Andrew Draper, APJ – Regional Vice President at Armis, concurred, stating that ransomware is on the rise, and described the monetization of cybercrime. He cited the example of healthcare data, showing how compromised health data can be much more commercially valuable to a cybercriminal compared to credit card data. Credit cards have a limit and can be cancelled immediately, and therefore have a relatively low economic value for the hacker. Hospital records, on the other hand, can be sold in the dark web for a much larger sum. And even more valuable today is the ability hacking into systems that control critical infrastructure, which can become a national security threat and impact the physical safety of people.

Agentless security: A new approach

The participants all agreed that APAC is facing a shortage of skilled cybersecurity experts, extending from Australia to Singapore, Malaysia, and all other parts of the region. This situation has exacerbated due to travel restrictions brought on by the pandemic. Due to this shortage, resource has become an issue, and many enterprises today are hard-pressed to find people to manage and run their expanding security scope.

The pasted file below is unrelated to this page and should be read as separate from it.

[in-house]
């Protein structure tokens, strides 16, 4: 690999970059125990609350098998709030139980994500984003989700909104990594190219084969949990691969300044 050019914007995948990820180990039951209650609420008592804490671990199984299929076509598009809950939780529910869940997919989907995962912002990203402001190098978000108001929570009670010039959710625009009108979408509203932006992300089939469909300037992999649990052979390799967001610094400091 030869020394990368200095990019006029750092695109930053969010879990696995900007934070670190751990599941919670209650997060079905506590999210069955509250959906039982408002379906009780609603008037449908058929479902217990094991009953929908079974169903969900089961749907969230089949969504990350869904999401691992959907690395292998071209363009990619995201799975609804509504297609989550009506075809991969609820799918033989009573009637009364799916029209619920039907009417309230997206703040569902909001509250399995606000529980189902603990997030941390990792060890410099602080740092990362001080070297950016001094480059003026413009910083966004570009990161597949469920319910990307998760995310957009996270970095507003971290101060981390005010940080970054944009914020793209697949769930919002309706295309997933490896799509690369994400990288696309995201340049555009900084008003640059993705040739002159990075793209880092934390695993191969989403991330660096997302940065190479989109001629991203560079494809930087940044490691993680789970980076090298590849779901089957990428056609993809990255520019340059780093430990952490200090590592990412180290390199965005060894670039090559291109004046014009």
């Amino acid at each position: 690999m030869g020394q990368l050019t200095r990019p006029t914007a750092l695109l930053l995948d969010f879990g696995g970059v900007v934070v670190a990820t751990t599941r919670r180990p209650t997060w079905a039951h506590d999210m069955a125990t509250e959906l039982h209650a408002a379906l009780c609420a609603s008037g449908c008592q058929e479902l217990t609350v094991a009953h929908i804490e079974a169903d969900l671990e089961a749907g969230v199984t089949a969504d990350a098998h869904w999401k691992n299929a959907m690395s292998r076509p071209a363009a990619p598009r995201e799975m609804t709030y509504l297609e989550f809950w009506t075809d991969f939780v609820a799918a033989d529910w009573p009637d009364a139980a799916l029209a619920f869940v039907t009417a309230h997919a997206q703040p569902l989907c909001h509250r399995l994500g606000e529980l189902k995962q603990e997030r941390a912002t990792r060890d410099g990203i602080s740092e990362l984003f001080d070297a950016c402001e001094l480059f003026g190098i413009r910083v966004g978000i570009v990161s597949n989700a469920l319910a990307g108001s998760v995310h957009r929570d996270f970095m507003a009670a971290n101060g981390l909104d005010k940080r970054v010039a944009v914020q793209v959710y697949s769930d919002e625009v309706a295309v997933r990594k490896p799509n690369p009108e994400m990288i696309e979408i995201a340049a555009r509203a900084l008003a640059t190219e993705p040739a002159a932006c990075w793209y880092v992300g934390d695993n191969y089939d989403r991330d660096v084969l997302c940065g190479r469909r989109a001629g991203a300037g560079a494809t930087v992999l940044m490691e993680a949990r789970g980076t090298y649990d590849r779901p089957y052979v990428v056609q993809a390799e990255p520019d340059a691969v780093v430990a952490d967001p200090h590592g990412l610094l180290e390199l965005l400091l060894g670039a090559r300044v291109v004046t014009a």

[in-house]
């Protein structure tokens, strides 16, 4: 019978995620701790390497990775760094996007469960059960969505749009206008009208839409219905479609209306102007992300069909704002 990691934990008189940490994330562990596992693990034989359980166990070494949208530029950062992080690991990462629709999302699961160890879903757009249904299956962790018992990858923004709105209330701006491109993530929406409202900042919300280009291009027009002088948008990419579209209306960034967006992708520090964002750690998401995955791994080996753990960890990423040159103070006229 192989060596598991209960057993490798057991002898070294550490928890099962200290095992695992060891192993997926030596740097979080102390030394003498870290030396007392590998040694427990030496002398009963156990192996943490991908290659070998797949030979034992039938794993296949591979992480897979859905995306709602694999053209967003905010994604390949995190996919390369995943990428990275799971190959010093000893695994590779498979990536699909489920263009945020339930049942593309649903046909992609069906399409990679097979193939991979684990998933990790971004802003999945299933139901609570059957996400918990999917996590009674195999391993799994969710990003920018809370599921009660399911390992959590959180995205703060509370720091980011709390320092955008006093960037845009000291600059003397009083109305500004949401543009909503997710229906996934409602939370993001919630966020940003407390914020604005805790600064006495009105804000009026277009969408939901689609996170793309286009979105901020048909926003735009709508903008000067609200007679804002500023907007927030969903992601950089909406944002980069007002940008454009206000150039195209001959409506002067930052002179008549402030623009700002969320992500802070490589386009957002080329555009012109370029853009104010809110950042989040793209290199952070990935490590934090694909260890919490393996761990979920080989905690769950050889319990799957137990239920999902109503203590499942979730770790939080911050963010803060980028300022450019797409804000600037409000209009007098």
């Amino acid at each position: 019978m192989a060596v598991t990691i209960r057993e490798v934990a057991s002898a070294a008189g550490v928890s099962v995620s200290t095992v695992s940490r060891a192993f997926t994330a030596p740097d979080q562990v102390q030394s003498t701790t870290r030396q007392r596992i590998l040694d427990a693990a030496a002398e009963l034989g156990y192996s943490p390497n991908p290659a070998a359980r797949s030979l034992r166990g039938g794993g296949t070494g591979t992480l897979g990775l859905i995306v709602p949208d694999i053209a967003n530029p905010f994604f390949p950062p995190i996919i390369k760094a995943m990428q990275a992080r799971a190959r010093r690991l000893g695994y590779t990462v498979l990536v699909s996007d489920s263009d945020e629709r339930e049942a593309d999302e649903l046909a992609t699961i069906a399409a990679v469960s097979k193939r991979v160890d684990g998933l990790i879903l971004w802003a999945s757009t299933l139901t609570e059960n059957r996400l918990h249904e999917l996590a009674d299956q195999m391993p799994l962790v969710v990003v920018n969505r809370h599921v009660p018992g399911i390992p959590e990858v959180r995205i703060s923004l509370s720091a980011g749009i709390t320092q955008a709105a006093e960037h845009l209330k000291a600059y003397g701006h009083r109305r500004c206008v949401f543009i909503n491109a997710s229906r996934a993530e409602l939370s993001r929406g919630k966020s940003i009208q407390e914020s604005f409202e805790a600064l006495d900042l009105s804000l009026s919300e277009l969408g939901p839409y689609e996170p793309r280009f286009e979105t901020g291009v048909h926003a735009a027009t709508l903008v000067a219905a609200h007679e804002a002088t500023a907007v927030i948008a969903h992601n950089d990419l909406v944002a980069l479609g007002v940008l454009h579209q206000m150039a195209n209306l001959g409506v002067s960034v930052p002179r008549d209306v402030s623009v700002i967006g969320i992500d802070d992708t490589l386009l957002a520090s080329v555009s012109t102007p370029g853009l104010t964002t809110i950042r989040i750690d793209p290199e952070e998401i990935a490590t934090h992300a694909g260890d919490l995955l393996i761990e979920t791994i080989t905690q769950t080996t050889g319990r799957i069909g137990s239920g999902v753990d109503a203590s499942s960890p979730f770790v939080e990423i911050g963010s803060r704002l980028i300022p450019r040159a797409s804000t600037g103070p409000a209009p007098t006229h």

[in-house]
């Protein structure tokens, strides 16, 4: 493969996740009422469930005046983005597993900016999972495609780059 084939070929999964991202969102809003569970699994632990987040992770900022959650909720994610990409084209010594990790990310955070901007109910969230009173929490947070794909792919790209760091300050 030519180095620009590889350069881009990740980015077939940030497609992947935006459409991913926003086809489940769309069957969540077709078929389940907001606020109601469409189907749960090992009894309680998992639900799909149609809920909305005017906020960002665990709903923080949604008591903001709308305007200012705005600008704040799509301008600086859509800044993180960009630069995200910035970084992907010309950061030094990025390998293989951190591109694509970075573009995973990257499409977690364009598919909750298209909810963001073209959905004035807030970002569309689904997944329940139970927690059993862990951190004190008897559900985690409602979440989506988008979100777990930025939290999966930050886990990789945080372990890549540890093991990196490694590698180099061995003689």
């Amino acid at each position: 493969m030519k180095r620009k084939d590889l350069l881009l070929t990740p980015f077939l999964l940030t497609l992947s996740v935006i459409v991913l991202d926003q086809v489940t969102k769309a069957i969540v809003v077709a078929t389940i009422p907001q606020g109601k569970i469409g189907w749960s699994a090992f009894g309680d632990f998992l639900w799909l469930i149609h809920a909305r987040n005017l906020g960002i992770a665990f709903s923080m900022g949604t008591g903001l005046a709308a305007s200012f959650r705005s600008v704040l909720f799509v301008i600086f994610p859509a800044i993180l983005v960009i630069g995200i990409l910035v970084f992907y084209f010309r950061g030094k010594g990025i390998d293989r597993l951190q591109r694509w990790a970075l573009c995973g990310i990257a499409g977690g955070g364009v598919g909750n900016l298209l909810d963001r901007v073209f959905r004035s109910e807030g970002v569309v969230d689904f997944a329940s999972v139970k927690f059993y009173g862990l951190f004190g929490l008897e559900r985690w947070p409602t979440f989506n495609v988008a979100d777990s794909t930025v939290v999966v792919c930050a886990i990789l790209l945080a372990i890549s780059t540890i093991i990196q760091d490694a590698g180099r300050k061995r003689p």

One way to address this, said Draper, is to turn to agentless device security, which is completely passive and requires no agent. The reason, he said, is the sheer volume of devices means that it’s impossible to put agents on all of them. The traditional security routine of loading Endpoint Detection and Response (EDR) onto devices has become impractical for technological and business reasons. Devices such as security cameras and building management systems are too complex to be secured traditionally, and trying to do so would be both expensive and time-consuming. Agentless security, on the other hand, allow enterprises to monitor every single device, 24/7.